Viewing the problem in cognitive terms fit well with Code For America’s practices for user-centered research and design, so we started there. We reviewed how we asked about income, with special attention for opportunities to:
- Reduce cognitive complexity: ask for specific information in everyday terms. Don’t ask people to calculate what a computer can calculate for them. Frame questions so that applicants don’t have to separate income from more than 30 days ago vs. nearly 30 days ago.
- Promote recall: people find free-recall tasks, such as listing all their sources of income, to be challenging and tiring. Prompting with a context or example reduces mental effort and increases accuracy.
- Increase motivation: people mentally reconstruct their household income by starting with the basics; we need to keep them engaged enough to fill in further details. To do this, we wanted to make it clear that these questions matter and warrant their attention. Moreover, we believe that helping users feel confident about the quality of their application helps them cope with any bumps in the road.
Breaking up sources of income
In our last post, we discussed how GetCalFresh discovered that applicants seemed to be under-reporting their incomes and the qualitative research we did to identify potential improvements. The first and most obvious improvement was to split what had been a single income question into separate questions about earned and unearned with common examples. We believed that the original question of total income might have struck some as an invitation to simply supply an estimate. The fact that many applicants were ignoring the warning on our site letting them know that they might be over the gross income limits suggested that applicants did not even believe their own estimates.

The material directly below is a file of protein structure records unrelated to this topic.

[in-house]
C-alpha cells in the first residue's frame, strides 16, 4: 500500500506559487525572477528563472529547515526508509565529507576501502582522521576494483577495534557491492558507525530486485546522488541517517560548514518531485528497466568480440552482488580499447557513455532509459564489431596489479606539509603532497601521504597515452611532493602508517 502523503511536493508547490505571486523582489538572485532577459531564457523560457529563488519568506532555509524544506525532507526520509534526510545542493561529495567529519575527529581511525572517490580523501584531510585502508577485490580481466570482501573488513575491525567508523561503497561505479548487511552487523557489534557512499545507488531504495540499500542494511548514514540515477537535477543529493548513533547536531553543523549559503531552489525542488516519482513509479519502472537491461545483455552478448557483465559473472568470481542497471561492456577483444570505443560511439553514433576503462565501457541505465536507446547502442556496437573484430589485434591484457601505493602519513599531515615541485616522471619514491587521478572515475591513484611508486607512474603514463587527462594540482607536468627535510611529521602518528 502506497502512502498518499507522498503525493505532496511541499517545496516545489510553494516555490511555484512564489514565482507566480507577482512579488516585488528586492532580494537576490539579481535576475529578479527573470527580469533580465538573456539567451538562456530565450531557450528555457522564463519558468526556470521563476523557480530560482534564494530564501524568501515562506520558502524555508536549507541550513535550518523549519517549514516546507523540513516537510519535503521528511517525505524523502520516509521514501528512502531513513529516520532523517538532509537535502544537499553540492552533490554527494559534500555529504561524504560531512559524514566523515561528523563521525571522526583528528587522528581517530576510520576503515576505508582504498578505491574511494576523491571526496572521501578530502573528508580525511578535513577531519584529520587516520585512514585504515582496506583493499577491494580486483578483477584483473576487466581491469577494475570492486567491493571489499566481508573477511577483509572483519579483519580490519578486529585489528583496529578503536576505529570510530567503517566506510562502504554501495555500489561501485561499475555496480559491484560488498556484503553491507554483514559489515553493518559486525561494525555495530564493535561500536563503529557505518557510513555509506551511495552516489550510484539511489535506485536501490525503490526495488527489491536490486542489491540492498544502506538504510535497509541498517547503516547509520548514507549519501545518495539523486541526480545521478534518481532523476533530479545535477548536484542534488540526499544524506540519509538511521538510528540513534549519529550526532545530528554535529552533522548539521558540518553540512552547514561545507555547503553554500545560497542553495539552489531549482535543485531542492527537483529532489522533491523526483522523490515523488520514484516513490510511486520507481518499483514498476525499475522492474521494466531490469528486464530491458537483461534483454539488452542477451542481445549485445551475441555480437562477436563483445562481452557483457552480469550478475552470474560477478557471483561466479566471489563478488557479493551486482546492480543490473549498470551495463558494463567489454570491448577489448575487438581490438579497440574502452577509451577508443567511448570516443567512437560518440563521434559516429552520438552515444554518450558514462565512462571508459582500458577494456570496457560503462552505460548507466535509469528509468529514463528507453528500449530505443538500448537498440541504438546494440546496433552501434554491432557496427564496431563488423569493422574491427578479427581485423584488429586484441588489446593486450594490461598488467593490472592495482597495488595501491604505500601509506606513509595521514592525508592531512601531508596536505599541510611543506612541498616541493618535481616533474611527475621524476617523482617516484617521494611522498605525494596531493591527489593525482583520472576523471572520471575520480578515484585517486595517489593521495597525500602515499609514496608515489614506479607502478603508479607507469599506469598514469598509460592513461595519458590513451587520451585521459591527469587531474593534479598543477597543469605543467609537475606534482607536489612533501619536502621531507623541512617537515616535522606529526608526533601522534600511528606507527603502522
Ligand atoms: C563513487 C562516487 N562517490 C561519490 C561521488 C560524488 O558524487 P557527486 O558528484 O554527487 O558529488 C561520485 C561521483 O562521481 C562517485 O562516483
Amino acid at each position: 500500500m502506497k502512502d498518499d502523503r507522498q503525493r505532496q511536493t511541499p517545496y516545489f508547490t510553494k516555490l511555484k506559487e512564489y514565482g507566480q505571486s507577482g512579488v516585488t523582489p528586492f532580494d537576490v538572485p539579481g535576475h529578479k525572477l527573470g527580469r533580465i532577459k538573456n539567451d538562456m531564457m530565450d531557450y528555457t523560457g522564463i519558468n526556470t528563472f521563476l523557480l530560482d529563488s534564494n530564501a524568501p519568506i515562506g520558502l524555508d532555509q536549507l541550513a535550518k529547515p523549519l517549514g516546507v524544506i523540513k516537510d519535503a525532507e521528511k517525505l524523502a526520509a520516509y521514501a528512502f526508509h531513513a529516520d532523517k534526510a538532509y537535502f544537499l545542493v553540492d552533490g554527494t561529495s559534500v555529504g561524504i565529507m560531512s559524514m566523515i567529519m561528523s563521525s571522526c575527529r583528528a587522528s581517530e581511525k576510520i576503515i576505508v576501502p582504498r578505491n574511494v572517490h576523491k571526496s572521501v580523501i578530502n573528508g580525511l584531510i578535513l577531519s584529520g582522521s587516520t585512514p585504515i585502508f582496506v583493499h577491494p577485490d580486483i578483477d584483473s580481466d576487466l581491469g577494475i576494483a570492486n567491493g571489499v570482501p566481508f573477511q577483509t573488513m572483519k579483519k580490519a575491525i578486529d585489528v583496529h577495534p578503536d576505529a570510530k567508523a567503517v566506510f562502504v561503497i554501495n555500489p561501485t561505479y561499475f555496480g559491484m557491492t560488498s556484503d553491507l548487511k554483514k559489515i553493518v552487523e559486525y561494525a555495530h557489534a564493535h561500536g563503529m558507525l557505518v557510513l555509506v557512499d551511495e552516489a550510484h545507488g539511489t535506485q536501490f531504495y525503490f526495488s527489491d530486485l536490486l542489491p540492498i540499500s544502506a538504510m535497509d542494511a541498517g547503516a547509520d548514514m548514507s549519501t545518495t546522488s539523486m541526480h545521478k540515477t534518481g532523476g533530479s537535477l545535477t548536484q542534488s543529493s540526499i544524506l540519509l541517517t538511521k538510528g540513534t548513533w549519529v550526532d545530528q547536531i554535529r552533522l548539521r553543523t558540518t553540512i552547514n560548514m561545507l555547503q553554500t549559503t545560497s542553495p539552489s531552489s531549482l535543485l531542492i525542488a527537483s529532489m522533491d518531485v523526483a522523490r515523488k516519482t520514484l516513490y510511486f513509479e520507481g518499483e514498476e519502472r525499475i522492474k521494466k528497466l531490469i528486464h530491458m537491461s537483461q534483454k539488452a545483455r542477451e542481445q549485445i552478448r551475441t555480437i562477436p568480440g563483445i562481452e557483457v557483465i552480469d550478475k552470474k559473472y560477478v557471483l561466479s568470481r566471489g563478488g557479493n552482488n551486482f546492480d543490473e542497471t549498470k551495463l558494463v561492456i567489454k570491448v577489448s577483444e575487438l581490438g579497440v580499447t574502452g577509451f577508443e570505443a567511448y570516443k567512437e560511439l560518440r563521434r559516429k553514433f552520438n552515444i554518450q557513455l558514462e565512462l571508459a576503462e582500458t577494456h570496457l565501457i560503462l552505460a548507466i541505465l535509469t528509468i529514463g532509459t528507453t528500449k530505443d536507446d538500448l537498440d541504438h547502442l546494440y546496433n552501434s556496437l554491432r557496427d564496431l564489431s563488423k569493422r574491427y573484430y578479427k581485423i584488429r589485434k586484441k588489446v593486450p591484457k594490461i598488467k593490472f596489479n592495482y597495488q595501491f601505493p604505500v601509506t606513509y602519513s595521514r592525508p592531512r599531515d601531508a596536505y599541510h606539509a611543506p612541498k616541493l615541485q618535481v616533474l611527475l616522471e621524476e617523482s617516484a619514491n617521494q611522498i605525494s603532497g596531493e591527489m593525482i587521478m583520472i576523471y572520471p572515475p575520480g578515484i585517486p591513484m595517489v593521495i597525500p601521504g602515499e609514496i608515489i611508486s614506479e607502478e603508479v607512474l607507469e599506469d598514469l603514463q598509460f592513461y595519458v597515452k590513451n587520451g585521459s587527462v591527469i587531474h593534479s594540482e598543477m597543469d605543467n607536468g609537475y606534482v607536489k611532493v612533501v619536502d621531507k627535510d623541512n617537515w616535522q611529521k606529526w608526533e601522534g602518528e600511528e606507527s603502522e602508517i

Once we split the income question into earned and unearned components, we wanted to see if it seemed to make the data applicants entered more realistic. Again, we didn’t know their true incomes, so we had to rely on properties of the distribution of income data and applicant behavior when they were told that their income might be over the gross limit (i.e., did they believe the data they entered?).